• The largest of the four live virtual session modules, this component covers the statistical tools necessary to model and estimate the joint dynamics of financial markets. In contrast to related techniques used in computer science or engineering, this data science component is rooted in the pillars of quantitative statistics for finance, covering:

    • generalizations of linear factor models that underlie Machine Learning and Artificial Intelligence models across finance,
    • estimation and calibration of the aforementioned models using classical and Bayesian econometrics,
    • backtesting and model/estimation risk in the context of decision theory, and
    • the translation of inferences derived through Machine Learning and Artificial Intelligence into market view processing – namely distributional stress-testing for risk management and the related impact on portfolio construction.

     

  • A deep dive into two major aspects of risk management starts off the second half of the EMIR ARPM non-residence component, covering the following topics in a unified framework that spans the financial services industry (asset management, banking, insurance) for the management of both fund and enterprise risk:

    • financial aspects of risk management (risk aggregation, model risk, stress-testing, back testing, exposure computation, risk attribution, etc.), and
    • mathematical aspects of risk management (dependence, copulas, dispersion, etc.)

     

  • As in the previous module, this application covers the following topics in a unified framework that spans the financial services industry to address portfolio construction for funds (asset management) as well as business allocations for enterprises (banking and insurance):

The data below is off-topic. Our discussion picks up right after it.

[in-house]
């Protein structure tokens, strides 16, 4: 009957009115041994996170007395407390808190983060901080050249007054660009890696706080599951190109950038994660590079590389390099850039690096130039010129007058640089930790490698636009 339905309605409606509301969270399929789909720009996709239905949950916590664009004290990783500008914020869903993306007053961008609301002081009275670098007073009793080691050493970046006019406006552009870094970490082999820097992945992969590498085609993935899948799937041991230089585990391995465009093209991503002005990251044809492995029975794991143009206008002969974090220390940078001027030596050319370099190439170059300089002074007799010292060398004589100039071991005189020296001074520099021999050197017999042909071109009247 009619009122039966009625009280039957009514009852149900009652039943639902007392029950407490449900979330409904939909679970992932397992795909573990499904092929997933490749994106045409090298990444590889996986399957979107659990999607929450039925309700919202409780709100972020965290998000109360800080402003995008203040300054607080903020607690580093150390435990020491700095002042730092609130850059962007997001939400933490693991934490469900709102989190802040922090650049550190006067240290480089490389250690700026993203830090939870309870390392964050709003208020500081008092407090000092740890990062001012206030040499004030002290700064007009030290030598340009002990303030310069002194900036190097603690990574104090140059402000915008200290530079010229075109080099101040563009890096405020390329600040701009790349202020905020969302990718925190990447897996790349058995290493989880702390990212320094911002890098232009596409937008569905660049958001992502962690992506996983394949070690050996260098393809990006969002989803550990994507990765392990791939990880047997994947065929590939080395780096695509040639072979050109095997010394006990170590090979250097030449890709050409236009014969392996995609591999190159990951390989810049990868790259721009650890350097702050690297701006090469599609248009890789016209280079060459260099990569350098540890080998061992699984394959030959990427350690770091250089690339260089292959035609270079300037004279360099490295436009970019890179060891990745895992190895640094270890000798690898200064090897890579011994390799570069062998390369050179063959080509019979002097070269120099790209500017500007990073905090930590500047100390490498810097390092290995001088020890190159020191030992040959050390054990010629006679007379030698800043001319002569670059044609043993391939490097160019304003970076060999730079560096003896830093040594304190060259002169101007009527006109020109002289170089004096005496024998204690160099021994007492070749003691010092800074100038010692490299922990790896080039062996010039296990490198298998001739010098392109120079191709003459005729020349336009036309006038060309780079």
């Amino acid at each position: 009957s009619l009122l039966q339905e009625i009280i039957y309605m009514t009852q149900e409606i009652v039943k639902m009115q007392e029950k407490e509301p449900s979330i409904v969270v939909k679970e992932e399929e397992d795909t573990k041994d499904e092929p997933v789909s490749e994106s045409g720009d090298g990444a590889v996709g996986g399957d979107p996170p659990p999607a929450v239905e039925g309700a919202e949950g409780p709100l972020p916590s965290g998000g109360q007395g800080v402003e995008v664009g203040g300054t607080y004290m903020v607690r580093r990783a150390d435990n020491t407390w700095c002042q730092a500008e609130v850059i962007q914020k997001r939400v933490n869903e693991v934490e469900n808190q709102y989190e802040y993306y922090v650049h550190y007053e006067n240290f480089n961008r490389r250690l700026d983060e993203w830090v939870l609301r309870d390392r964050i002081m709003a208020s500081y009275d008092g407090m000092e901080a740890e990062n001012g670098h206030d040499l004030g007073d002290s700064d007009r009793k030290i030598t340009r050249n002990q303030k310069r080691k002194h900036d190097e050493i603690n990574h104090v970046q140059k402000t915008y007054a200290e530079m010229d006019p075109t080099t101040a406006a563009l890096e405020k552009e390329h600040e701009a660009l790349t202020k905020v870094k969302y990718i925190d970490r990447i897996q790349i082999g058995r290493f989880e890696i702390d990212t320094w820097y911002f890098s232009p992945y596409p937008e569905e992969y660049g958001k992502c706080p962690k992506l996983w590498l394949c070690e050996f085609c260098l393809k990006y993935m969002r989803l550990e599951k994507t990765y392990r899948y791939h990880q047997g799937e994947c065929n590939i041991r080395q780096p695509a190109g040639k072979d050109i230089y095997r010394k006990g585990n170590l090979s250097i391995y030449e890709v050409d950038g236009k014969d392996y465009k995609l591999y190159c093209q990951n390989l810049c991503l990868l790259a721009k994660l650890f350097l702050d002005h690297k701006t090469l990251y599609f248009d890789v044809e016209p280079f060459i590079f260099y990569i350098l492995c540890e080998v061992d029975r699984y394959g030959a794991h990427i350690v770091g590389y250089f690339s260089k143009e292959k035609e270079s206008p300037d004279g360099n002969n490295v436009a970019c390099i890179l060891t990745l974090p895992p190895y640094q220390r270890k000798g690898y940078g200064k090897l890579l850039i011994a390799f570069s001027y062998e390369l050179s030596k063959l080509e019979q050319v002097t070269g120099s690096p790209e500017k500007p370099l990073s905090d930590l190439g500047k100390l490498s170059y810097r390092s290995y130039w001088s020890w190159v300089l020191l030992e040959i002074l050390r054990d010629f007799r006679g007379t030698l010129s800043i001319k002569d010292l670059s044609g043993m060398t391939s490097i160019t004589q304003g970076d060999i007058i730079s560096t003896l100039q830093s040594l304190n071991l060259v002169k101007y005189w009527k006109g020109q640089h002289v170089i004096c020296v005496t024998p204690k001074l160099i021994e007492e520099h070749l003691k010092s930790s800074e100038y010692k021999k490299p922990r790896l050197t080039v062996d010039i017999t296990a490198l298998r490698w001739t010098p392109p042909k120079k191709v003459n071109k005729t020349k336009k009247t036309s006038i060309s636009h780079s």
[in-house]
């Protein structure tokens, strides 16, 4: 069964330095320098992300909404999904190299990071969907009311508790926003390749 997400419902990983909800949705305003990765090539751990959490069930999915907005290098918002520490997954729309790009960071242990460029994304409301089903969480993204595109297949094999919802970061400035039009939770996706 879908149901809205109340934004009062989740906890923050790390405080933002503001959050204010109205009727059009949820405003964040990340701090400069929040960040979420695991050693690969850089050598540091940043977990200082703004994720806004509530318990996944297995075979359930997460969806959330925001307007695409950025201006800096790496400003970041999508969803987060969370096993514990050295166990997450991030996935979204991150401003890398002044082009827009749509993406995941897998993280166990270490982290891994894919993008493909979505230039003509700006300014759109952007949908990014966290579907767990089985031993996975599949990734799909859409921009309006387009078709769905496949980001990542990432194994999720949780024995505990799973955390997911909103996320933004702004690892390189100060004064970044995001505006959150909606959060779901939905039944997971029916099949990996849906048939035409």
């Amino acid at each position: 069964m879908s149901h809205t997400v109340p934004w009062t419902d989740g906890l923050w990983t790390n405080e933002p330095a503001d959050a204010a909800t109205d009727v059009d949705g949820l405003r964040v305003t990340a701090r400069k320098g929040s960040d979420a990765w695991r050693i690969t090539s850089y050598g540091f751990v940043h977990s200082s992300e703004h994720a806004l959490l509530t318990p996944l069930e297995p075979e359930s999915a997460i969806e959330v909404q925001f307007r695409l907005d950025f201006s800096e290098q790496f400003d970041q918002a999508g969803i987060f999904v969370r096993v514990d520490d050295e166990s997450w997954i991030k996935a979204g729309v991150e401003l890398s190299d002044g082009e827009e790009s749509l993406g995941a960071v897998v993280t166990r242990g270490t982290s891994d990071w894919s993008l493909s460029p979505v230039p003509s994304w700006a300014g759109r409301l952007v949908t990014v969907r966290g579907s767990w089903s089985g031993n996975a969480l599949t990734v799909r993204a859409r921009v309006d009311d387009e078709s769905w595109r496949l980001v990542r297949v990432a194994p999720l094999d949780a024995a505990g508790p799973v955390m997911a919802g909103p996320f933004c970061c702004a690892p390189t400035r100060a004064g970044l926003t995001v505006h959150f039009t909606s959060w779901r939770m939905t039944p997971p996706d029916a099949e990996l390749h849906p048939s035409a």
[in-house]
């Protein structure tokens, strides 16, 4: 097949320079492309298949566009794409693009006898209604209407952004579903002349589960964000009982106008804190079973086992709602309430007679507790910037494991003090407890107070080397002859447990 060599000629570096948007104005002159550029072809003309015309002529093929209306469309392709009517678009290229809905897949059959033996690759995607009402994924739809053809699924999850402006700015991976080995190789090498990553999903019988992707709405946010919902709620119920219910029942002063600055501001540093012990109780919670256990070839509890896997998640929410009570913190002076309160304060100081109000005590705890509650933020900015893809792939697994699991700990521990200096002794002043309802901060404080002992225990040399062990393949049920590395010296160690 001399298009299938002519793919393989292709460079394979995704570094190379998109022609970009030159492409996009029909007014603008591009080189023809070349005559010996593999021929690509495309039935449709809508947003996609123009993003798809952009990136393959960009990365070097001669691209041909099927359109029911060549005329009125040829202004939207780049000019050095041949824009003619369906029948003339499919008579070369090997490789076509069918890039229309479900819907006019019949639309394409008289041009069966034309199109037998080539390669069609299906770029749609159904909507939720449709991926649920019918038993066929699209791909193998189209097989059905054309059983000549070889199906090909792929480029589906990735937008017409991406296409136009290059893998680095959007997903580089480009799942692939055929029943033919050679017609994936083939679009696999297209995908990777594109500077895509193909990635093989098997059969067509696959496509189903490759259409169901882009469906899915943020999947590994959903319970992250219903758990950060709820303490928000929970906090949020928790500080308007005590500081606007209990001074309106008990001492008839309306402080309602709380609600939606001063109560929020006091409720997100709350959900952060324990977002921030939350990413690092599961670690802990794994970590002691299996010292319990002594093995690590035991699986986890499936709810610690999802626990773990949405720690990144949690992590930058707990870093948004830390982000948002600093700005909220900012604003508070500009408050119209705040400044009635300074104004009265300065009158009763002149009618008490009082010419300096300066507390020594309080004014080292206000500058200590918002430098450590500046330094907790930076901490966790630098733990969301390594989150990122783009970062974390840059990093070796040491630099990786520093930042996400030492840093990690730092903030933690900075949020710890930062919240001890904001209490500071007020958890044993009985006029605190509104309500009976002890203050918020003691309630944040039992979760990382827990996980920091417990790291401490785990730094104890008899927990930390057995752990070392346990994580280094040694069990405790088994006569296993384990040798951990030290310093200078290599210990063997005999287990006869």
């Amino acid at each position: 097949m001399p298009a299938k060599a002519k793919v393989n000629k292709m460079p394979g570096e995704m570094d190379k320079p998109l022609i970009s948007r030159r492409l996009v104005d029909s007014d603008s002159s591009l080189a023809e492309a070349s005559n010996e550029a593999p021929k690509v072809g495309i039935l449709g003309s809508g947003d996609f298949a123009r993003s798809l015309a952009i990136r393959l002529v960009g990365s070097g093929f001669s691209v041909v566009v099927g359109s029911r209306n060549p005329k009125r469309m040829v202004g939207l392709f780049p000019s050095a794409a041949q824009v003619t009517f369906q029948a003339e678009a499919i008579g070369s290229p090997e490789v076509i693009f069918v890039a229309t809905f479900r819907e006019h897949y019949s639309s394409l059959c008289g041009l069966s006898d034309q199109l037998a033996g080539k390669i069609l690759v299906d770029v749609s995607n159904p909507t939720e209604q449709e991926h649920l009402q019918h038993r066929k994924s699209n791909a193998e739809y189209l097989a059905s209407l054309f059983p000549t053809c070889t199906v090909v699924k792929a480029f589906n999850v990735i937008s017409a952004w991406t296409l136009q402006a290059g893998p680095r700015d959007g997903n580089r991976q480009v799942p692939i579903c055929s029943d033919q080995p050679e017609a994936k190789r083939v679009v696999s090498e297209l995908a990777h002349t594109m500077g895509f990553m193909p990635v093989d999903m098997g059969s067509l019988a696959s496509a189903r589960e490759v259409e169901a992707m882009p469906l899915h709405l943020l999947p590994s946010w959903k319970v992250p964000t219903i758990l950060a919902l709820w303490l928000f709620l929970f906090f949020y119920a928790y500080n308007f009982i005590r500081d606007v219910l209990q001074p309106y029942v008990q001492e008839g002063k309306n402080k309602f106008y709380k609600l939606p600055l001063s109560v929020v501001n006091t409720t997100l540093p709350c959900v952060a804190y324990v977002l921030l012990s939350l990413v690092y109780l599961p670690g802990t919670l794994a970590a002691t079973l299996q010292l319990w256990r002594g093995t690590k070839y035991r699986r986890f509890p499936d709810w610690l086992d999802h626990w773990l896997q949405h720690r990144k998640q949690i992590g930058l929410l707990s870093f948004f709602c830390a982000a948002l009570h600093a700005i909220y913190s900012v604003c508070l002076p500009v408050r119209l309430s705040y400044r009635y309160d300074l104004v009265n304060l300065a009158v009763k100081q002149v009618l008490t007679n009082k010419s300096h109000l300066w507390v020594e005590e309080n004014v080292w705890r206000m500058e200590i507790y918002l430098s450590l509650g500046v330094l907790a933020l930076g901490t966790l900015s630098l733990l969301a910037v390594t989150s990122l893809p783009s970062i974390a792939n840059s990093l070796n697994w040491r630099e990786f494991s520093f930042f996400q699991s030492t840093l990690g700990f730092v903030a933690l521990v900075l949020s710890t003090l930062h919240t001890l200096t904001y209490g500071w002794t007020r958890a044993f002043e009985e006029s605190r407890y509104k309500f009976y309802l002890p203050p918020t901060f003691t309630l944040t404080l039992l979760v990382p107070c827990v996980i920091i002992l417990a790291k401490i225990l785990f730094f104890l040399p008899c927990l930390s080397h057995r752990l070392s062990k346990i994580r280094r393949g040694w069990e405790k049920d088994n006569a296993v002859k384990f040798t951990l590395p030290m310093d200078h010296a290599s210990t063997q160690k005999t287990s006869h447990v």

• financial aspects of portfolio management (risk-return trade-off, optimal execution, dynamic rebalancing, performance attribution, etc.)
    • mathematical aspects of portfolio management (optimization, views processing, etc.)

To find out more about the ARPM please click here. Students also have the option of convening in the primary host location at the CAMRI Lab, Singapore or a satellite venue in Hong Kong to attend these sessions.

The Non-Residences Weeks will be conducted on the selected dates according to the following schedule:

Saturday 9:00am – 5:45pm
Sunday 2:00pm – 5:45pm
Tuesday/Thursday 6:30pm – 9:15pm

 
EMIR NON-RESIDENCE SESSIONS (FEB – MAY 2020)

Please note that the EMIR programme calendar may be subject to change. The university reserves the right to vary the dates of the segments and sequence of the EMIR modules.

Requirements for Completion and Graduation

To graduate from our NUS EMIR programme, students must complete all 42 Modular Credits (MCs) of courses offered for the programme and achieve a Cumulative Average Point (CAP) of at least 3.0 (out of 5.0). To stay and complete the programme, you must maintain a CAP of at least 3.0. In the event that you are unable to maintain a CAP of 3.0 and above, the following scenarios may occur:

  • If your CAP is less than 3.0 but more than 2.5, you will receive an initial warning. This will lead to dismissal from the programme should your CAP remain below 3.0 for the third consecutive programme run
  • If your CAP is 2.5 or below for two consecutive runs, you will automatically be dropped from the programme

Kindly contact us for further details.